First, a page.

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TECHBRIEF
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Publication Number:  FHWA-HRT-14-043    Date:  June 2014
Publication Number: FHWA-HRT-14-043
Date: June 2014

 

Long-Term Bridge Performance High Priority Bridge Performance Issues

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FHWA Publications No.: FHWA-HRT-14-043
FHWA Contact: Susan Lane, HRDI-60, (202) 493-3151,
susan.lane@dot.gov

This document is a technical summary of the published Federal Highway Administration (FHWA) report Long-Term Bridge Performance High Priority Bridge Performance Issues (FHWA-HRT-14-052), available through the National Technical Information Service at www.ntis.gov.

NTIS Accession No. of the report covered in this TechBrief: PB2014-106340

About LTBP

This research was conducted as part of the Federal Highway Administration's (FHWA) Long-Term Bridge Performance (LTBP) Program. The LTBP Program is a minimum 20‑year research effort to collect scientific performance field data, from a representative sample of bridges nationwide, that will help the bridge community better understand bridge deterioration and performance. It will be a collection of data‑driven tools including predictive and forecasting models that will enhance the ability of bridge owners to optimize their management of bridges.

Objective

The objective of this TechBrief is to describe the bridge performance issues that will be studied under the LTBP Program, including how they were identified and prioritized with the assistance of bridge owners and other key stakeholders in the bridge community. It is intended for bridge owners and the bridge community at large (i.e., bridge engineers, bridge inspectors, and bridge asset managers) interested in the activities of the LTBP Program.

Introduction

The performance of any single bridge or component of a bridge is dependent on multiple factors, many of which are closely linked. They include the original design parameters and specifications (bridge type, materials, geometries, load capacities); initial quality of materials and quality of the asbuilt construction; varying conditions of climate, air quality, and soil properties; and corrosion and other deterioration processes. Other factors influencing performance include traffic volumes, counts and weights of truck loads and truck live load impacts, and damage sustained as a result of scour, seismic events, wind, etc. A final critical factor influencing performance is the type, timing, and effectiveness of preventive maintenance, of minor and major rehabilitation actions, and ultimately of replacement actions applied to the bridge.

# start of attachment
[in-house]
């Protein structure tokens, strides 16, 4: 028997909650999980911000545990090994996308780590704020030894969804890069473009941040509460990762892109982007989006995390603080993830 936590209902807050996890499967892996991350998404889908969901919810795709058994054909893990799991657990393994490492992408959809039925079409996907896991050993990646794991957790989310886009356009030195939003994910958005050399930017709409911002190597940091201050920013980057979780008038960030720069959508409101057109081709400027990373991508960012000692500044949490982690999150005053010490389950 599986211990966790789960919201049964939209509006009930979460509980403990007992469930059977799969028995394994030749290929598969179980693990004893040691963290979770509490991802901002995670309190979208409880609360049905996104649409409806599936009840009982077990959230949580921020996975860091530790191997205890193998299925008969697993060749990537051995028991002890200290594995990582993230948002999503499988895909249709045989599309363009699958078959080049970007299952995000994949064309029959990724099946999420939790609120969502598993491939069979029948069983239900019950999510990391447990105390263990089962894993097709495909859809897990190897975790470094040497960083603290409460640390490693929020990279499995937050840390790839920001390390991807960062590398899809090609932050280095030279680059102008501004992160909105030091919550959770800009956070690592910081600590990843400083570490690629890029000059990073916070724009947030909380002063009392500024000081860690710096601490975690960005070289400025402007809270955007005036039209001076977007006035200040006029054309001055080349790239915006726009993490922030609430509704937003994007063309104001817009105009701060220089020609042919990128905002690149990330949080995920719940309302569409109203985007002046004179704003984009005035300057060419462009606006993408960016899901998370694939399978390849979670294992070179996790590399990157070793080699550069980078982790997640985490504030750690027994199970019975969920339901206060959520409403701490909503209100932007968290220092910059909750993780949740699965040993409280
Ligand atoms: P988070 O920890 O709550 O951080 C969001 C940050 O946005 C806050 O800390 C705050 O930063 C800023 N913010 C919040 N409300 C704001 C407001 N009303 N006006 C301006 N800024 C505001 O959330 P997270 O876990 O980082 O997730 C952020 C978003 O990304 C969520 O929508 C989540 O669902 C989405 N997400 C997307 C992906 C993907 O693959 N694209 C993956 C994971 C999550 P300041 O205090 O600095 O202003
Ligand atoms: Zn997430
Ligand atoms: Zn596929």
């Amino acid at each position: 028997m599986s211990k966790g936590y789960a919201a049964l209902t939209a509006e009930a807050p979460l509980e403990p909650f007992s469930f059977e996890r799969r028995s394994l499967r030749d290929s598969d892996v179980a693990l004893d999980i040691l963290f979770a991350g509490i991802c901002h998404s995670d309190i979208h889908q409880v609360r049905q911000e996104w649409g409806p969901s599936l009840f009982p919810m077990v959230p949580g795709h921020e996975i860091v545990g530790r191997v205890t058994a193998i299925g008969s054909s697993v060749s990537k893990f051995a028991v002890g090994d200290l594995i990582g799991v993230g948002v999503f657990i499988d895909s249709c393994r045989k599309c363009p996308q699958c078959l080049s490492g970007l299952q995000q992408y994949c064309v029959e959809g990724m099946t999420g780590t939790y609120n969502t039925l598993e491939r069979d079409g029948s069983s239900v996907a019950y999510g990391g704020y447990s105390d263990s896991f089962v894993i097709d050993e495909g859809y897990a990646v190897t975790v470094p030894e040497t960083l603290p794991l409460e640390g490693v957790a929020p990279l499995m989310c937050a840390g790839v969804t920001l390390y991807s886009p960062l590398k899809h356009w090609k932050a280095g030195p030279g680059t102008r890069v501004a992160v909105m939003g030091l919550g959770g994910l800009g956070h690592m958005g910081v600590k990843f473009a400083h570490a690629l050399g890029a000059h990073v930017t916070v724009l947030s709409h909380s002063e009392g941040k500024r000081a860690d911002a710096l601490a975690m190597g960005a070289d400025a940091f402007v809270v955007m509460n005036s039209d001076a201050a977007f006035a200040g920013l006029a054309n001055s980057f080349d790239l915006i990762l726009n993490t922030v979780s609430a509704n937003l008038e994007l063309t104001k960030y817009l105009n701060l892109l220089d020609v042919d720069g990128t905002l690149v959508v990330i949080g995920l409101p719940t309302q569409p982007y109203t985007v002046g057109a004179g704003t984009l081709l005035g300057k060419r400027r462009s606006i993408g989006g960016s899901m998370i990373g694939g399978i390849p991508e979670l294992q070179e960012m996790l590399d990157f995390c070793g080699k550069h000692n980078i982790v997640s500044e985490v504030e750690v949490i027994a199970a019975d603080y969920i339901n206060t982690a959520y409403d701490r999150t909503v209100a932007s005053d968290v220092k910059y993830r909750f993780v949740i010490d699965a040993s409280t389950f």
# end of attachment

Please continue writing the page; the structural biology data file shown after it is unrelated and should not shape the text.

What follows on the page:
All of these factors combine to affect the condition and operational capacity of the bridge and its various structural components at any point in the life of the bridge. Currently, some important aspects of bridge performance are not well understood, and some of the main performance factors are not well documented because crucial data are not available or are difficult and costly to collect and analyze.

The LTBP Program is designed in part to collect critical performance data that are not available elsewhere and merge them with data gathered from available sources. The overall objective of the LTBP Program is to inspect, evaluate, and periodically monitor representative samples of bridges nationwide to collect, document, maintain, and manage high‑quality quantitative performance data over an extended period of time. Much of the data collected under the LTBP Program will be from inspection and testing of in-service bridges. Collection of high-quality quantitative performance data over an extended period of time will require resources and commitment on the part of bridge owners to provide access to their bridges and allow lane closures. These factors magnify the importance of selecting study topics that have great potential for payoff in terms of better, long‑term bridge performance on a widespread scale.